# Dry to Wet

(Difference between revisions)
 Revision as of 13:23, 11 July 2007 (view source)Toby (Talk | contribs)← Older edit Revision as of 13:28, 11 July 2007 (view source)Toby (Talk | contribs) Newer edit → Line 2: Line 2: === Toby's Bit === === Toby's Bit === - After gaining a thorough understanding of methods involved with modeling simple mass-action reactions, we can move on to more complex systems such as the RKIP network. + After gaining a thorough understanding of methods involved with modeling simple mass-action reactions, we can move on to more complex systems such as the RKIP network.
- + [[Image:RKIP network.JPG]]
In the above diagram, substrates, enzymes and substrate/enzyme complexes are represented by numbered circles, rate constants are represented by numbered squares. By isolating individual species and their direct peripheral species (those being formed from or forming the isolated species) we are able to treat the group as a simple mass-action reaction. A differential equation is then found for each species based on the rate constants and code can be written and a graph plotted showing the trend of all the species’ concentration over time. In the above diagram, substrates, enzymes and substrate/enzyme complexes are represented by numbered circles, rate constants are represented by numbered squares. By isolating individual species and their direct peripheral species (those being formed from or forming the isolated species) we are able to treat the group as a simple mass-action reaction. A differential equation is then found for each species based on the rate constants and code can be written and a graph plotted showing the trend of all the species’ concentration over time.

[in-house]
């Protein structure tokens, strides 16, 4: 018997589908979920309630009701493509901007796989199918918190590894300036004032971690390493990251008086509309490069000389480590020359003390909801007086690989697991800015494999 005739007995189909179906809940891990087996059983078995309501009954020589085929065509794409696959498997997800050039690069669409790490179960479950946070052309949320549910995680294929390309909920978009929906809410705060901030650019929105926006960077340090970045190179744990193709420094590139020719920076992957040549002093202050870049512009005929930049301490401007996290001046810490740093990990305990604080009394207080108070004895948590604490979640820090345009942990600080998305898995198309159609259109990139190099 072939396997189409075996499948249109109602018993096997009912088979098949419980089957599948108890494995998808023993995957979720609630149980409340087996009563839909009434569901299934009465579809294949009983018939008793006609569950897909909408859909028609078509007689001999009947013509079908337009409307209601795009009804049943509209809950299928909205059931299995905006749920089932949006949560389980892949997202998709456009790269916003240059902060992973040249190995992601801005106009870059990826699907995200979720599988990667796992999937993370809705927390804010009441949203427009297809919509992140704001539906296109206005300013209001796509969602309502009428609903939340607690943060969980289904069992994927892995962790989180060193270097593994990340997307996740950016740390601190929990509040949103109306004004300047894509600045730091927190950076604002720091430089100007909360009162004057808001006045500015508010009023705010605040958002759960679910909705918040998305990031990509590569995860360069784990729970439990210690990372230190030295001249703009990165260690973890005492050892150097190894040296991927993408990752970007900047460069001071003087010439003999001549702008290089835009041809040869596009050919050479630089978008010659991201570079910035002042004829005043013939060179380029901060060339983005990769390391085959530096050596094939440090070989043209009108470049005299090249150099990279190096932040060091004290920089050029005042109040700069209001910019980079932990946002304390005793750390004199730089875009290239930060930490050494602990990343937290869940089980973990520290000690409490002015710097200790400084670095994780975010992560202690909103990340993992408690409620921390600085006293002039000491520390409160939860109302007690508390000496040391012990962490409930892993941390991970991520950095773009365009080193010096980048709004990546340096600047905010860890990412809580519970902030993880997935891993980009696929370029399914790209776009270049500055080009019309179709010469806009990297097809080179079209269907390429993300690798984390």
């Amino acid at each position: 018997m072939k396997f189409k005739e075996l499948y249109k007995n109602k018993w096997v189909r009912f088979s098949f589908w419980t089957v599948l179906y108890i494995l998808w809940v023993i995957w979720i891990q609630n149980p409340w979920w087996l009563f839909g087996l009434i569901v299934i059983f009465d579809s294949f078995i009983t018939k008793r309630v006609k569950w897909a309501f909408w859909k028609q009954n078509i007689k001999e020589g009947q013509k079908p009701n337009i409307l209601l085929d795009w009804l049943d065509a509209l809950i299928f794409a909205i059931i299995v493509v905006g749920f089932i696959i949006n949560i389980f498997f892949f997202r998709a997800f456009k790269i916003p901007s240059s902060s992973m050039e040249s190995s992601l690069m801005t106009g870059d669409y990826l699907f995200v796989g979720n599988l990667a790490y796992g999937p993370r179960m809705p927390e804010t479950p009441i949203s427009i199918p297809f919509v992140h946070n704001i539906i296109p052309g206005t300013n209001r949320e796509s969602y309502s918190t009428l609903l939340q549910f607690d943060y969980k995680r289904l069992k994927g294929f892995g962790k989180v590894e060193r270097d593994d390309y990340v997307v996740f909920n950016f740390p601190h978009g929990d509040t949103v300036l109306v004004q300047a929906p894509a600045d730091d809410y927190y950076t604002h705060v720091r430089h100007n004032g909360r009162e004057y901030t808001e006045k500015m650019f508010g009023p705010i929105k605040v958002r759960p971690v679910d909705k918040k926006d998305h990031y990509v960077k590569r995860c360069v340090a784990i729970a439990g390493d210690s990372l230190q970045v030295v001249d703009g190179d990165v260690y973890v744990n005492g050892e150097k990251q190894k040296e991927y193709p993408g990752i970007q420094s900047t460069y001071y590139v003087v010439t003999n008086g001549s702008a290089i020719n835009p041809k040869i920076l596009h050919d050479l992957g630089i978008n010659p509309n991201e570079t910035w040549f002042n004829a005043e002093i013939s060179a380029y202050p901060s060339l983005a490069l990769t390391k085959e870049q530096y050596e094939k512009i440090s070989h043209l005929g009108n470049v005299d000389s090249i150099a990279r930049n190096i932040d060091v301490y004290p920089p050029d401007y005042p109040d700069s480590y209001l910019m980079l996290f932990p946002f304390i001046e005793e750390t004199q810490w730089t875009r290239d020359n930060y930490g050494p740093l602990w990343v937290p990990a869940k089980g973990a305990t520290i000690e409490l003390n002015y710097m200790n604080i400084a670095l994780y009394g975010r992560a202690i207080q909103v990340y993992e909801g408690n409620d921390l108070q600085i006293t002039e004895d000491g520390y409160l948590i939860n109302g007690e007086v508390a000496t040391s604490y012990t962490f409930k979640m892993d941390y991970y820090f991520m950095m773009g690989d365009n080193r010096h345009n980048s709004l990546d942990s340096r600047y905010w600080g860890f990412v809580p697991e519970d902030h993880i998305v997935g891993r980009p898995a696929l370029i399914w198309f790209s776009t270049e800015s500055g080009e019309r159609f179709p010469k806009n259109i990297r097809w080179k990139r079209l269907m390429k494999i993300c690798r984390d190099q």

## Contents

### Toby's Bit

After gaining a thorough understanding of methods involved with modeling simple mass-action reactions, we can move on to more complex systems such as the RKIP network.

In the above diagram, substrates, enzymes and substrate/enzyme complexes are represented by numbered circles, rate constants are represented by numbered squares. By isolating individual species and their direct peripheral species (those being formed from or forming the isolated species) we are able to treat the group as a simple mass-action reaction. A differential equation is then found for each species based on the rate constants and code can be written and a graph plotted showing the trend of all the species’ concentration over time.